Health Care Costs Driving Solan’s Budget Request

Health Care Costs Driving Solan’s Budget Request


When looking at the proposed School District budget for the coming fiscal year, certain “cost drivers” stand out. One of them, according to Cheshire Public Schools Chief Operating Officer Vincent Masciana, is medical costs.

On Tuesday, Jan. 17, the Board of Education began reviewing Superintendent of Schools Dr. Jeff Solan’s budget request, which was presented to the BOE earlier this month. Masciana went over certain particulars of the request, going into detail on the data and how the calculations for the budget are made, with a special focus on managing health care costs. 

The District is requesting a 6.46% increase, or about $5.2 million more in spending over last year’s budget. The majority of the new expenses are related to personnel costs—not only salaries but benefits—at 80.7% of the total budget. Per Masciana, 95.2% of the budget is made up of these “fixed” costs, meaning “expenditures for the core educational and operational services that are provided by (the) District.”

Of the $5.2 million, $2.67 million is for salaries, “not only wage increases for existing staff, based on their bargaining unit agreement,” but also staff additions requested by the District, Masciana said. The requested increase in benefits is $1.5 million, a 10.63% increase over the previous year, Masciana said. Although pensions, unemployment, and worker’s compensation are also included benefits for District employees, medical benefits make up about 80% of that account and comprise about 31% of the budget ask as a whole.

“Employees, through payroll deductions and their co-share, they’re paying for almost $2 million of the total cost of medical benefits,”or  about 12.5%, Masciana pointed out—a number which is also subject to contractual constraints.

More expensive claims are an important part of the picture. Masciana showed that significant health struggles make up a considerable part of what has been driving increases. This includes costs for procedures to treat cancer or severe injuries that employees have suffered.

“We like to have a reserve balance so that we never run out of funding to pay our claims. What we put in is controllable. Claims are uncontrollable,” said Masciana, though he indicated the District does what it can to estimate them.

“The budget we’re requesting is not intended to build up our reserve, it’s just to try and keep claims and contributions equal so we don’t deteriorate our reserve balance,” he explained.

Mindful of finding ways to offset the expense, Masciana mentioned District events such as a Health and Wellness Fair, held in November, during which vendors offered screenings and preventative health education information for District employees.

“Early detection can save significant claim dollars, not to mention improve the health and extend the life of our employees,” Masciana said.

Health insurer Cigna also provides $80,000 a year in “wellness dollars” to the Town for initiatives such as yoga courses and health coaching.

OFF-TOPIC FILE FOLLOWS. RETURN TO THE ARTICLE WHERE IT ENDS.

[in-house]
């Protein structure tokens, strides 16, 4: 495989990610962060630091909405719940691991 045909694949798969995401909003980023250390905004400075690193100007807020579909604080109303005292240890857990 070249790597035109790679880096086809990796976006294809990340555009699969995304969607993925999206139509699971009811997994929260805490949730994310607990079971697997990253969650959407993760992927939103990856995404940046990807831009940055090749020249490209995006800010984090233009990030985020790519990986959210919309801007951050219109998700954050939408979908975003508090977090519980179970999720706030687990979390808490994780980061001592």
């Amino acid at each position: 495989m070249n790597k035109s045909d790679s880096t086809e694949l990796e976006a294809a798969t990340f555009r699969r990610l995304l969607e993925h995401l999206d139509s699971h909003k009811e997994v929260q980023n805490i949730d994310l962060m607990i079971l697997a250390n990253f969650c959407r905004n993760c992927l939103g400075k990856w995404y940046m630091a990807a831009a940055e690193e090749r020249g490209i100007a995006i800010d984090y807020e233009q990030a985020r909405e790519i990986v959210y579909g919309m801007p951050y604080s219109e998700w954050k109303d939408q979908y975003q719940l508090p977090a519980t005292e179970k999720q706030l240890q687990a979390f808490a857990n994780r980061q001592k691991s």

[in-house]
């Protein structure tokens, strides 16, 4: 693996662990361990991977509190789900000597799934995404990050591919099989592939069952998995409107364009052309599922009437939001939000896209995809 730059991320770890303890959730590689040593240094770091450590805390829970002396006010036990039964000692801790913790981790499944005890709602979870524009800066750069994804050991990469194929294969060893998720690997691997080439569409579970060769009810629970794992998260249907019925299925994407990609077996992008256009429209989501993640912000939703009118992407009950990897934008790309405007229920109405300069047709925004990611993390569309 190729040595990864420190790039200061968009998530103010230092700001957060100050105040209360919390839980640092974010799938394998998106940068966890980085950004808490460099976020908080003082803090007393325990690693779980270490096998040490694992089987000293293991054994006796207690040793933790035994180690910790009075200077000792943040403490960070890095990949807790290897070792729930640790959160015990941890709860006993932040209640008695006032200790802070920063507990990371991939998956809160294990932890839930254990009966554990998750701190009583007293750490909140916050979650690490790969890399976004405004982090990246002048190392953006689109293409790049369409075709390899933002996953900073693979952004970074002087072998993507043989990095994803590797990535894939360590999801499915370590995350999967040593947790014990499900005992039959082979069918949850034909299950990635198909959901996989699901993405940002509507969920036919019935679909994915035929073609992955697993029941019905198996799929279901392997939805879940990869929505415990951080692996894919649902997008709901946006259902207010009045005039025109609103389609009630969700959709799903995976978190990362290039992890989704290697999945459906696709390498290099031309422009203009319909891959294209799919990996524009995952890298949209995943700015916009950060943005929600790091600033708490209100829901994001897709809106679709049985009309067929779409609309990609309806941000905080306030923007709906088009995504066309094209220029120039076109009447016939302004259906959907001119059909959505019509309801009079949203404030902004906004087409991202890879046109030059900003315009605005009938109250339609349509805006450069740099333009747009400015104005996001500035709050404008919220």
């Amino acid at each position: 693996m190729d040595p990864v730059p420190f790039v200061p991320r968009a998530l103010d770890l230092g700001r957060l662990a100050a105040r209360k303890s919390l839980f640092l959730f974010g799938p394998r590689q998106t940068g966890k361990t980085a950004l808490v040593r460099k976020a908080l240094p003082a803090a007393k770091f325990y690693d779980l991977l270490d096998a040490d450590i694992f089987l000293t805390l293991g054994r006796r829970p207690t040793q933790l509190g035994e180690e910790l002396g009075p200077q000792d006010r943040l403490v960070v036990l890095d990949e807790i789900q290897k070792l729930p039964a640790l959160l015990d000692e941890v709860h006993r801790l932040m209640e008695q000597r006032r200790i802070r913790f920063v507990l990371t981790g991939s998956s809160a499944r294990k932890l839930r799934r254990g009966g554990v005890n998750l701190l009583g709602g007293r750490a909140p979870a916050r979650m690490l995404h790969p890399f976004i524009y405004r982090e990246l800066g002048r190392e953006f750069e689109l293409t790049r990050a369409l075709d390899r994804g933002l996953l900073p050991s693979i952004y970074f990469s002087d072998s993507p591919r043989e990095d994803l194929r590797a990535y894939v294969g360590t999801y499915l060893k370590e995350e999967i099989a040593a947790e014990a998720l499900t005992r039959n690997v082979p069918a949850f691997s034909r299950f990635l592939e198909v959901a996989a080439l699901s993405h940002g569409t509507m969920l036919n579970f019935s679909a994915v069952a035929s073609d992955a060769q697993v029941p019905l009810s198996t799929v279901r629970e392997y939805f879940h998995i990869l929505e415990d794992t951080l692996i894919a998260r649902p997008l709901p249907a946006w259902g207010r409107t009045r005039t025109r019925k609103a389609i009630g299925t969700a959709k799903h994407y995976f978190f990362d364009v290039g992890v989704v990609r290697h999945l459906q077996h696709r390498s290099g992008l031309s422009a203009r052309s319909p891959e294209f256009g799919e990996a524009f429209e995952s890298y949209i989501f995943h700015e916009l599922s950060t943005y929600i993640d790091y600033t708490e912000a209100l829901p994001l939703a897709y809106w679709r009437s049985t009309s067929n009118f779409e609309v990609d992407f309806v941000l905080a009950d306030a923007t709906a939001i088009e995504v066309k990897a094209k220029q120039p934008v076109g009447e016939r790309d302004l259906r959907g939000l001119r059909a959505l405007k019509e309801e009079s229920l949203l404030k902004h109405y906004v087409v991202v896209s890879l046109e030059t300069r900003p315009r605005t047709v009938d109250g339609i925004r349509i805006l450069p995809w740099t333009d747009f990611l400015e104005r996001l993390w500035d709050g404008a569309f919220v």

Other increases, including maintenance and operations costs, Masciana attributed to inflation, which also affects electricity and heating. He mentioned as well the inherent difficulties associated with heating older buildings.

In November, voters gave the go-ahead for the Town to begin construction on two new elementary schools as part of the first phase of the community’s school modernization plan. However, even with the two new schools on their way, “it doesn’t mean we stop investing in the existing schools,” said Masciana. “In fact, we may need to pick up the pace a little bit now that we know which schools are staying online.”

Masciana also showed slides highlighting approximately three dozen examples of what he described as mostly unfunded state mandates the District is responsible for implementing

“Mandates do continue,” remarked Masciana. “These typically do come unfunded if there is a cost to meet the mandates, and so we’ve done our best to build a budget that would enable us to fulfil these mandates.” He added that “none of these mandates are requiring significant dollars in this year’s budget,” but did mention looming big-ticket items like zero-emissions buses that will be required by 2040.

On the positive side of the ledger, Masciana mentioned apprximately $2 million in grants for the year, including $449,389 in ARP ESSER federal funds distributed to help districts deal with pandemic-related costs.

Masciana also addressed revenue, which is paid directly to the Town. The bulk of this money is from state educational cost sharing (ECS), at about $9.4 million. Altogether, it is over $10.5 million in revenue for Cheshire. According to District calculations, without it, a Cheshire household assessed at $231,104 would owe $996.06 more in taxes.

Masciana elaborated on a point made by Solan previously, showing Cheshire’s high ECS reimbursement rate and low per pupil expenditure relative to its peer districts, which together he stated provides an enhanced value to taxpayers.

The next budget meetings will take place on Jan. 26 at Dodd Middle School at 7 p.m.



 

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